ISTANBUL, Turkey / Today's Zaman / Columnists / February 21, 2011
By Charlotte Mcpherson
Unlike much of the West, Turkey is a culture where “old-fashioned” manners are still practiced.
For the most part, elderly people are respected. You will see younger people offering their seat on the bus to an older person. It is still common not to contradict an older person in front of others.
Perhaps you have noticed that different people will use different titles for you. It all depends on age and education. Certain names are used as signs of respect. Here are the basic ground rules: A person who is in her 20s or 30s will be addressed by children and youth by adding the title “abla” (older sister) or “ağabey” (big brother) after their name. Shop vendors and taxi drivers may also call just you “abla” or “ağabey” as a sign of respect. If you are older you will be referred to as “teyze” (aunt) or “amca” (uncle).
In Turkish culture it is rude to call a new acquaintance who you have just met by his or her first name. The polite form to use is to put “bey” (sir) or “hanım” (madam) after their first name. If you are a teacher, you will be called by your first name and then “hoca” (teacher).
The other day I was in the supermarket and the young Turkish man at the checkout counter wanted to practice his English with me. When he handed me my change he called me “lady.” Naturally this struck me as funny, but I did not laugh. I knew that he had done a literal translation and was trying to be polite. In English a simple “thank you” or “thanks, ma’am” is fine.
Throughout the Middle East and Asia you will observe how important honor is in the society. Turkish culture is strongly hierarchical. Individuals are ranked according to status.
Age is of great importance in determining status.
Sometimes this can be offensive to Westerners in their 40s and 50s who still feel like they are 21. Special respect is given to older people. By this I mean in absolute terms any individual past middle age.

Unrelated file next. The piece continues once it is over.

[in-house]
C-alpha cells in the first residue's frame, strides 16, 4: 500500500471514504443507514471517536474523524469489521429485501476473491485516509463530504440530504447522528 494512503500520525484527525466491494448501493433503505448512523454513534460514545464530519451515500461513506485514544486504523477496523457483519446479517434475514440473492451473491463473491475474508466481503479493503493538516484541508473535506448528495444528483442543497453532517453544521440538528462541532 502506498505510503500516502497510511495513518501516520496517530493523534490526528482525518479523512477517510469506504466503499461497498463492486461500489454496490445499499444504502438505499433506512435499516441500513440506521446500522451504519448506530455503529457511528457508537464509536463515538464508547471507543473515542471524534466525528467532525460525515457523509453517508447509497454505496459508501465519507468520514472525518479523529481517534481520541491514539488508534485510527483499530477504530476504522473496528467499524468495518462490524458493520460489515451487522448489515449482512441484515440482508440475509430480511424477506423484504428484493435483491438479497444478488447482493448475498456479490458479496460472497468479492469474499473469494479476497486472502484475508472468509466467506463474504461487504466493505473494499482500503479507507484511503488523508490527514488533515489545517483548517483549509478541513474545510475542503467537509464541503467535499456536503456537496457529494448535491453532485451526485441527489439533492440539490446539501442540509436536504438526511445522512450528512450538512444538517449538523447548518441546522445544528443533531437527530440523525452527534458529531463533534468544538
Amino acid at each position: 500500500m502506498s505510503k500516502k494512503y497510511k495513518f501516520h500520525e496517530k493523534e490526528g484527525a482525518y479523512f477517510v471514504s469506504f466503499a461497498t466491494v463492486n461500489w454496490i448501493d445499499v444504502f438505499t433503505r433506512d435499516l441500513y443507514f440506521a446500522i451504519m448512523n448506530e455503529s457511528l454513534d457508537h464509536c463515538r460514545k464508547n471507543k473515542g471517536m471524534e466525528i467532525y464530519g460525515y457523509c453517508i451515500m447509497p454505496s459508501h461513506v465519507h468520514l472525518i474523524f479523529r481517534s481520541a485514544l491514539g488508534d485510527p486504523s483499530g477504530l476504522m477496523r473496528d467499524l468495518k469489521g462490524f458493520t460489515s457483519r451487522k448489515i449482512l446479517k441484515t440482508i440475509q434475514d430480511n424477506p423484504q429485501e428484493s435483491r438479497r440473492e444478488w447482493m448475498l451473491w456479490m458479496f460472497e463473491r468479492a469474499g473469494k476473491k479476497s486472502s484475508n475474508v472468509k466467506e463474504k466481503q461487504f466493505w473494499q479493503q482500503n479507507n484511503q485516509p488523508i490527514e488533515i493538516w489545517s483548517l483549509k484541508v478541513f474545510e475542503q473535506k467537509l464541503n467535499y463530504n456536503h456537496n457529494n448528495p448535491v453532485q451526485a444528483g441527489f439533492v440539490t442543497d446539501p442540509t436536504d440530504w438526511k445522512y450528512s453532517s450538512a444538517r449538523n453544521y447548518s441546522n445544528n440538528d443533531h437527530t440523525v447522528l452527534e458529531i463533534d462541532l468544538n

Portrait of an elderly Turkish man with hands together. © 2011 Erik Annis
The foreign guest needs to be careful to use the right title at the right time. Let me just give an example: A visitor in his 20s with all honorable intentions addressing a person in his 40s as “brother” when that man may prefer to be called “uncle” can prompt some teasing from his friends. The general rule is until the foreigner knows just how that person prefers to be treated in regard to age, he should show more honor than less. It is better to err on the conservative side.
Although some young adults may indicate that showing respect is not as important as it used to be and that it is a show, generally speaking, showing respect is still important. Other people who are normally honored are people with power based on individual reputation, family, fame, wealth and political or religious leadership.
For example, an employer is usually treated deferentially by an employee. A teacher is honored by a student. Westerners can make the mistake of being too friendly with their employees or students and lose control of boundaries and discipline, as their students or employees are not used to this type of relationship.
It is important to know how and when to honor others. A visitor, particularly from a Western background, can easily overlook or ignore the standard ways of affirming status. This may cause humiliation for the person of special status. A visitor who overlooks the deferential behavior to show respect and honor will be seen as being rude.
When refusing a request, it can be done in a manner that avoids personal offense. Westerners who are used to being more direct must learn to not give straight refusals and a frank “no.” Such direct replies cause the person who has made the request to lose face. It is best to give an answer that takes the embarrassment from the one asking and puts the blame on an outside cause. This can be hard for us Westerners who value frankness and directness.
Often Westerners interpret polite and indirect answers as being dishonest. Beware! These two points can lead to cultural clashes between Turks and Westerners.
© Feza Gazetecilik A.Ş.